The word 'attar', 'ittar' or 'othr' is basically an Arabic word which means 'scent'; this in turn is believed to have been derived from the Persian word Atr, meaning 'fragrance'.
The story of South Asian perfumes is as old as the civilization itself. Archaeological evidence shows the earliest inhabitants of the Indian subcontinent held plants in great reverence. With the passage of time, scented oils were extracted by pressing, pulverizing or distilling aromatic vegetable and animal produce. Early indications of this activity are available from the perfume jars and terracotta containers of the Indus Valley civilization, where archaeological work has revealed round copper stills, used for the distillation process that are at least five-thousand years old (reference req.). These stills are called degs. Following the seasons of the flowers, traditional attar-makers, with their degs, travelled all over South Asia to make their fresh attars on-the-spot. Even now, a few traditional attar-makers still travel with their degs to be close to the harvest. Their equipment has changed little, if at all.
A large number of references to cosmetics and perfumes in Sanskrit literature were found like in the Brhatsamhita is a 6th century Sanskrit encyclopaedia by Varahamihira (505 AD – 587 AD). Cosmetics and perfumes making were mainly practiced for the purpose of worship, sale and sensual enjoyment. Gandhayukti gave recipes for making scents. It gives a list of eight aromatic ingredients used for making scents. They were: Rodhara, Usira, Bignonia, Aguru, Musta, Vana, Priyangu, and Pathya. The Gandhayukti also gave recipes for mouth perfumes, bath powders, incense and talcum powder. The manufacture of rose water began perhaps in the nineteenth century AD. The earliest distillation of attar was mentioned in the Ayurvedic text Charaka Samhita. The Harshacharita, written in 7th century AD in northern India, mentions use of fragrant agarwood oil.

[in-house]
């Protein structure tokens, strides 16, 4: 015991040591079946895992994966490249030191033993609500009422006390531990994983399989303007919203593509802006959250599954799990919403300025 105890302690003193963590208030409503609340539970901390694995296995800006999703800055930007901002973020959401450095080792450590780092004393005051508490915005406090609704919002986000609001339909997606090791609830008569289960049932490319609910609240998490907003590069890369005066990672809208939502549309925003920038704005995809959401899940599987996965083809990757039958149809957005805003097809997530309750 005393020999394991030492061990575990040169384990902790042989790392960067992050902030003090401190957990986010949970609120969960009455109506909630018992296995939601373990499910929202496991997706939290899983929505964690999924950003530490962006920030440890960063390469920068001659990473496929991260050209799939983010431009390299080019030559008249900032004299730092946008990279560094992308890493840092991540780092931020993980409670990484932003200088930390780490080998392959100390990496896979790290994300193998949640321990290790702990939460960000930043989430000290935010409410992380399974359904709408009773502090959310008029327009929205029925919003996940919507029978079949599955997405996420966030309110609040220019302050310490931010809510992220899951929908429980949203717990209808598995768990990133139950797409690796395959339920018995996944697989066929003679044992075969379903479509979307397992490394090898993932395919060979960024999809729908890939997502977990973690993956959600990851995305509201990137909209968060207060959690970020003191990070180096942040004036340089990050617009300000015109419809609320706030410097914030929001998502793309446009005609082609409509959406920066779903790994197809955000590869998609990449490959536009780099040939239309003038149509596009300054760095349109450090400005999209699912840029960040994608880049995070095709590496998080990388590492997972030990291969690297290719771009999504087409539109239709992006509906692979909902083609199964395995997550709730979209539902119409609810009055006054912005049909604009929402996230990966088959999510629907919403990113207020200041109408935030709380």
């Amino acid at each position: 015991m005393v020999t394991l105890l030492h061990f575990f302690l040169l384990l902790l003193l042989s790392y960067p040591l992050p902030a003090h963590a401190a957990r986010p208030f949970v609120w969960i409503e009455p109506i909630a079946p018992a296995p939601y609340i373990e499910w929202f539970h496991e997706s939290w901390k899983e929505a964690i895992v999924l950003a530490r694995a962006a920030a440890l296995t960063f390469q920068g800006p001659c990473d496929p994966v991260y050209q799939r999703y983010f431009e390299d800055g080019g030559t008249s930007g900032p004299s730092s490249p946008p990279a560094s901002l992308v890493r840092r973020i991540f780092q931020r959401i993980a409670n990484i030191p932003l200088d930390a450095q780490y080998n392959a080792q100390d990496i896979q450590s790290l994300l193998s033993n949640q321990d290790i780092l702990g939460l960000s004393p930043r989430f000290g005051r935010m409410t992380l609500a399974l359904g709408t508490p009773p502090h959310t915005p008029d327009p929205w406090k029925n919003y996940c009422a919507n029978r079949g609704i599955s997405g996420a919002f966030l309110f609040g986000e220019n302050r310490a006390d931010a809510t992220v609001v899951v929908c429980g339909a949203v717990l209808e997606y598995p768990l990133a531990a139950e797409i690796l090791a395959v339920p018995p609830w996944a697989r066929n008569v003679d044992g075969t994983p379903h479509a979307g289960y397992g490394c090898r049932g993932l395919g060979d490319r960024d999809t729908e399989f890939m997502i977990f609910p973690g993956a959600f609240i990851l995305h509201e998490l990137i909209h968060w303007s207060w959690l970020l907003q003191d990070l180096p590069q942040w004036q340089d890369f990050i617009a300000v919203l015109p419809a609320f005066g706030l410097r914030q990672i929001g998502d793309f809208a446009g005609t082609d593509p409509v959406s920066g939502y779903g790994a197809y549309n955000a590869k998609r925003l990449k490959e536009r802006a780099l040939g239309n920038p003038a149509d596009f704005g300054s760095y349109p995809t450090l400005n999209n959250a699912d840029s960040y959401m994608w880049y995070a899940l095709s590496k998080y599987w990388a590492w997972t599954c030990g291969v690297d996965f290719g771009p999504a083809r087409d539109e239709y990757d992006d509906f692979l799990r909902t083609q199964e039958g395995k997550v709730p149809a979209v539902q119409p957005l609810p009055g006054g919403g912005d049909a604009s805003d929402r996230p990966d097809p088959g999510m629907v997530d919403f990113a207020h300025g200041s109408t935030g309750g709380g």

In ancient India, attar was prepared by placing precious flowers and sacred plants into a water or vegetable oil. Slowly the plants and flowers would infuse the water/oil with their delicate fragrance. The plant and flower material would then be removed and a symphony of their aromatic beauty would be held in the attar. These attars were then worn as a sacred perfume or to anoint.
Some of the first lovers of Attars were the Mughal nobles of India. Jasmine attar was the favourite perfume of the Nizams of the Hyderabad state. Attar figures into some of the romantic stories of a bygone era. Its patrons included great poets like the legendary Mirza Ghalib. When Ghalib met his beloved in the winter, he rubbed his hands and face with attar hina. In Ain-e-Akbari, Abul Fazal, has mentioned that Akbar used attar daily and burnt incense sticks (bakhoor) in gold and silver censers. A princess's bath was incomplete without incense and attar. Avery popular attar with the Mughal princes was ood, prepared in Assam.